The song today is from 1976 and was written by the Scottish Australian singer Eric Bogle. It is titled No Man’s Land and is also known as Green Fields of France. It tells the story of young soldier named Willie McBride who died in World War I. It was inspired by Bogle’s visits to the battlefield graveyards in Flanders and Northern France. It is a song that has been recorded by numerous artists but I chose this version from the Dropkick Murphys. It’s a well done version and the video is a moving document and tribute to those who died in that war.

A word of warning: This video contains graphic images from that war.

Have a good day…

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The-Best-Years-of-Our-Lives-  Dana WinterVeteran’s Day is coming up and I thought I might have an image that somewhat represents the experience of some vets on their return home.  In the 1946 movie, The Best Years of Our Lives, Dana Andrews‘ character, Fred, struggles on his return to his hometown and comes across a local airfield where they are junking old war planes from the recently ended World War II.  He crawls into an old B-17 bomber and takes his former seat in the front turret of the plane where he was a nose gunner.  He vividly relives for a brief moment the terror that was still haunting him, tainting every moment of his life.  The haunting image of Andrews appearing ghost-like in the nose of that B-17 is a powerful one in a movie filled with powerful scenes, one that doesn’t sugarcoat the experiences and hardships of the returning vets.  It remains relevant to this very day.

I thought for this Sunday’s musical interlude, I would play something in the spirit of this upcoming holiday.  It would be easy enough to play something patriotic but this isn’t really a holiday of nationalism and a call to arms.   No, this is a holiday that celebrates an end to war , namely World War I when the holiday was originated as Armistice Day, and honors the service of all soldiers with the hope that they will soon return home and resume their lives there.  This holiday honors those who have served and sacrificed so much, not the wars to which they are sent.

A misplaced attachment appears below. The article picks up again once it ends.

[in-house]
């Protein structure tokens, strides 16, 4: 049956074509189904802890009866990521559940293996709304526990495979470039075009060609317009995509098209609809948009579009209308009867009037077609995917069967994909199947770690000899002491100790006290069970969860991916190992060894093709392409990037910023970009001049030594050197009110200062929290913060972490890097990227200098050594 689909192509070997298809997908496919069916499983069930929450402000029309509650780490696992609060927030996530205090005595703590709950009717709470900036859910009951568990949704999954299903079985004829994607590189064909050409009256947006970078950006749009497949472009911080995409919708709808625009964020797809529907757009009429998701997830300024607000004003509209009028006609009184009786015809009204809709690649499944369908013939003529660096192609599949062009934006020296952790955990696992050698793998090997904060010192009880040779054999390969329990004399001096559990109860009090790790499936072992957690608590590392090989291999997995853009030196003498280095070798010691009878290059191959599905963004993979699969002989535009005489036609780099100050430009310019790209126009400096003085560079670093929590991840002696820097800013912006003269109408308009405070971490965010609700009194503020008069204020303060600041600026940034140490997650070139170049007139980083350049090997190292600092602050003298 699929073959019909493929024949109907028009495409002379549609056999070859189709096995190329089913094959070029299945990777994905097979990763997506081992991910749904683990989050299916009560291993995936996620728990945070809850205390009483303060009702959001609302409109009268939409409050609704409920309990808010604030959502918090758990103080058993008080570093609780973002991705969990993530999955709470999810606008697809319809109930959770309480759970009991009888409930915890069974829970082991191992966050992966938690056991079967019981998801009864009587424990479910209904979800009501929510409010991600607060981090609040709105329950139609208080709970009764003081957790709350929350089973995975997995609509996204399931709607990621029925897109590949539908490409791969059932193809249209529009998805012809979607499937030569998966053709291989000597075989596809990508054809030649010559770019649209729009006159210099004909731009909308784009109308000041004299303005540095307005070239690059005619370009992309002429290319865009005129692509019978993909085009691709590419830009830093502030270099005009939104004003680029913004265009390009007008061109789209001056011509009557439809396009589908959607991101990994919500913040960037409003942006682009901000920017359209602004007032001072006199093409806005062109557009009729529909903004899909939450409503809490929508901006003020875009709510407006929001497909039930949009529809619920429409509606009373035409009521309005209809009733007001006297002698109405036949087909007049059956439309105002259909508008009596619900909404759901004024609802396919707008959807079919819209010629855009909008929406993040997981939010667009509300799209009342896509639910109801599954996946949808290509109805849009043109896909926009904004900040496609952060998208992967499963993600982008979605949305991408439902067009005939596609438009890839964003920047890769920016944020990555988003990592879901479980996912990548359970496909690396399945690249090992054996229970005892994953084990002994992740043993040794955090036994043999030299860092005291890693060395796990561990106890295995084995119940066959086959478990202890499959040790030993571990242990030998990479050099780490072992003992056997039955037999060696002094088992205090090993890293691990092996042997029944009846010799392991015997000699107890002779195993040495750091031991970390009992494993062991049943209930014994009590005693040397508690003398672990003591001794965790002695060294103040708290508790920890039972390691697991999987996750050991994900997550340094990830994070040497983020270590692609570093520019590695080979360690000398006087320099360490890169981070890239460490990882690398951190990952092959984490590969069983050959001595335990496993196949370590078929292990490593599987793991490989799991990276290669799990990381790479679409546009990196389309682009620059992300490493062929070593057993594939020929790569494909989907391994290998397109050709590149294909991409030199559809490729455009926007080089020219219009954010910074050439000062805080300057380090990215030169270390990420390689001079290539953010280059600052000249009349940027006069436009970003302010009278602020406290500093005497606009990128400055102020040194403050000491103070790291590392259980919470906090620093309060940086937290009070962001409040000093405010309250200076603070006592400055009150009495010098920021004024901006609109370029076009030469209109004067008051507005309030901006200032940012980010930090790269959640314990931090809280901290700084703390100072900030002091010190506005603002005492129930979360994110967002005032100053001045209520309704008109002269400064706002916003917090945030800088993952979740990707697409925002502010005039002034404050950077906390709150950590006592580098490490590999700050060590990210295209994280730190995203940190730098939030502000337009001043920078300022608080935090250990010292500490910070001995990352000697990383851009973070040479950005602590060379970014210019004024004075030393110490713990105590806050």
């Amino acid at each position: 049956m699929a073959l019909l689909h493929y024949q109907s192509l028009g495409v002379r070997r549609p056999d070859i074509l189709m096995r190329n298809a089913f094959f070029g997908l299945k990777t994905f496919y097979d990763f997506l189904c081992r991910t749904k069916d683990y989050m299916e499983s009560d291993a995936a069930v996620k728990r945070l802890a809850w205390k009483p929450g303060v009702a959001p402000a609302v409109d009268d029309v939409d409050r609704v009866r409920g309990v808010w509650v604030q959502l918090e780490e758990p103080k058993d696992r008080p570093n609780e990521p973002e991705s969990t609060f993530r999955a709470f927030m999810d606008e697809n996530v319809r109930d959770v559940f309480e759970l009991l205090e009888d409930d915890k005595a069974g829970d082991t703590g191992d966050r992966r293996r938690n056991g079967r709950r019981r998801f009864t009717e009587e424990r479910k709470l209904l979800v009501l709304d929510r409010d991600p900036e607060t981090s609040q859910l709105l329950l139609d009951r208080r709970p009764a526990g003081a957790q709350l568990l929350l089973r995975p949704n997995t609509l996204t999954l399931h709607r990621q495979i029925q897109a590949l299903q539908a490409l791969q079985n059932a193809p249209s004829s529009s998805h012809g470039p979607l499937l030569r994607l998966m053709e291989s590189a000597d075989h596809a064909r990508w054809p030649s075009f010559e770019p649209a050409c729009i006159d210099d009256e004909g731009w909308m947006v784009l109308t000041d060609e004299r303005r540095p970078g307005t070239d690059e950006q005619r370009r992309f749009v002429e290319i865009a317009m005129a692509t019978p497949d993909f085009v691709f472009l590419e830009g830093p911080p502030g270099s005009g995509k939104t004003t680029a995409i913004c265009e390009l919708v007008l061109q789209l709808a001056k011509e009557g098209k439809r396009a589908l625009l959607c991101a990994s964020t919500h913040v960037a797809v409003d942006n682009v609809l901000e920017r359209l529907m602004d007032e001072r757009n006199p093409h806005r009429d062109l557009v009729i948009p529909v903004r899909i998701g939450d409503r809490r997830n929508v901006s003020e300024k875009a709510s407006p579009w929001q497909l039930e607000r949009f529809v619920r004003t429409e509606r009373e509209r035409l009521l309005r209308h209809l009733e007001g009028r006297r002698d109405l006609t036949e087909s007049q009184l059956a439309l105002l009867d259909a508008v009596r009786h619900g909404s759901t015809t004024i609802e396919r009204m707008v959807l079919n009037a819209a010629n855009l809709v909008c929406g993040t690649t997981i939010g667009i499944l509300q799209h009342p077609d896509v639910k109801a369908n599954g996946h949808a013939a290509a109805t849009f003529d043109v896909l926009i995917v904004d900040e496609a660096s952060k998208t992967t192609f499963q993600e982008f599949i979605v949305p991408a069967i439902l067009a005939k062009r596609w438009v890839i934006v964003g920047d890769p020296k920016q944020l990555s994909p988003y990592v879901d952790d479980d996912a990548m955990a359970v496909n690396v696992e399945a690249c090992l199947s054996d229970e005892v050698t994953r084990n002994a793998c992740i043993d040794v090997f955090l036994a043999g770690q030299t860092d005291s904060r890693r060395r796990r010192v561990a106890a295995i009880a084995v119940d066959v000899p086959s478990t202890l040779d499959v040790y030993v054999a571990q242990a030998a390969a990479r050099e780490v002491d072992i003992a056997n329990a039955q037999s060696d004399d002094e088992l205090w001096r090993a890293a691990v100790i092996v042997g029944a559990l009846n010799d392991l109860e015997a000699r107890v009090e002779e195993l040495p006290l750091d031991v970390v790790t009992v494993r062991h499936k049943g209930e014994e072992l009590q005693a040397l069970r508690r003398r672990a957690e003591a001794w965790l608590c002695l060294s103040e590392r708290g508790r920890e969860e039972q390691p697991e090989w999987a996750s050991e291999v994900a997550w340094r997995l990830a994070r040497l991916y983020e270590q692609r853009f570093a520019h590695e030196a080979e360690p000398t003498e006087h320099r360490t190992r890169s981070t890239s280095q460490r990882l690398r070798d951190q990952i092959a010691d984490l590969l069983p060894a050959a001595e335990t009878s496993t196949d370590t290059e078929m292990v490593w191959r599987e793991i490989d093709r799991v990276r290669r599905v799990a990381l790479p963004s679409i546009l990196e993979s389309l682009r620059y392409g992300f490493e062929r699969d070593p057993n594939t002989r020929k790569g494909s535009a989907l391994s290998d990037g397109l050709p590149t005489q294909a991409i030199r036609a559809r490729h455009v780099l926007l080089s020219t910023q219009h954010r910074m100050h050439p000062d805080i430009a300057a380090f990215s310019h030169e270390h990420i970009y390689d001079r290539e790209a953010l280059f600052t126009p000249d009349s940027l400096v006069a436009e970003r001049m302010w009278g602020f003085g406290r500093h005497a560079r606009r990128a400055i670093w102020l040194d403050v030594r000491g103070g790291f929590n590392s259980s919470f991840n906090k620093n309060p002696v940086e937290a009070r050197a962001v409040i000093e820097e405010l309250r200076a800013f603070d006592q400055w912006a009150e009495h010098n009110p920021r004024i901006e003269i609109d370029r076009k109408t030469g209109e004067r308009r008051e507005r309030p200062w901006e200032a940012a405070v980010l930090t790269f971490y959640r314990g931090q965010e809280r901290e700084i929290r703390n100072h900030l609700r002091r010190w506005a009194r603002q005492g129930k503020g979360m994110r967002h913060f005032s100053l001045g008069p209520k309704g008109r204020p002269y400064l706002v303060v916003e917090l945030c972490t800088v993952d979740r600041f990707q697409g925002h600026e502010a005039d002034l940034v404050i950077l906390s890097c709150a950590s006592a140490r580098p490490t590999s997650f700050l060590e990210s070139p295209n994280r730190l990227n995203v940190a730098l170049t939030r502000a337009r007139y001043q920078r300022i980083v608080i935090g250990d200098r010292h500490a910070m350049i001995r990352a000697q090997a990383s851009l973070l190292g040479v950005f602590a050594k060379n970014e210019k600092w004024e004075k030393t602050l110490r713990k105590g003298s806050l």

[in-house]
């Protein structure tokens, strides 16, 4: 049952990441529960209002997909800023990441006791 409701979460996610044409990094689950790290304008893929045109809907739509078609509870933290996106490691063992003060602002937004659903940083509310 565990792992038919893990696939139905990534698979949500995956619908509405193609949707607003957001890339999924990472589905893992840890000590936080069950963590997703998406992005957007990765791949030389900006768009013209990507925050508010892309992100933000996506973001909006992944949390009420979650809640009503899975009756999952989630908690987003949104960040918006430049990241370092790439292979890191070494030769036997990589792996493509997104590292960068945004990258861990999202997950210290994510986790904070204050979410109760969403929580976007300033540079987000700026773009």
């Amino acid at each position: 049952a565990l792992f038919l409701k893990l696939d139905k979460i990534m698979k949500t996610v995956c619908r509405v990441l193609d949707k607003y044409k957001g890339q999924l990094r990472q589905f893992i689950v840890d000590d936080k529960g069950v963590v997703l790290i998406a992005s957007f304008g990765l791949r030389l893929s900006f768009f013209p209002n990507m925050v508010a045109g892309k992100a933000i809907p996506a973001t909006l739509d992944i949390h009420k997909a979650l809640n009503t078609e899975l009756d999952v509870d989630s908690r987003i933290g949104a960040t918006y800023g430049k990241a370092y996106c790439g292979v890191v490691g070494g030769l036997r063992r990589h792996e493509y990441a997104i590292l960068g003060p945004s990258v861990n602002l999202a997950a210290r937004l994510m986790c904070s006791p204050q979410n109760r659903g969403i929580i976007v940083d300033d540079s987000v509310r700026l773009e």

The song is Johnny I Hardly Knew Ya which is the original tune on which the Civil War era  song When Johnny Comes Marching Home is based.  While When Johnny Comes Marching Home is more celebratory and martial in tone, Johnny I Hardly Knew Ya is pointedly anti-war and mournful.  It was supposedly written in the 1790′s as a protest to the British imperialist invasion of Ceylon, present day Sri Lanka.  It tells of a young woman seeing her lover , who left her after their illegitimate child was born to join the army,  returning from war.  He is much changed in appearance and she mourns for his loss.

This is a very emotional version of the song from British opera and folk singer Benjamin Luxon accompanied by American Bill Crofut on banjo.  Have a great Sunday and gives some thought to the men and women who have given their time and their selves to serving their countries.  Let’s vow to treat them better.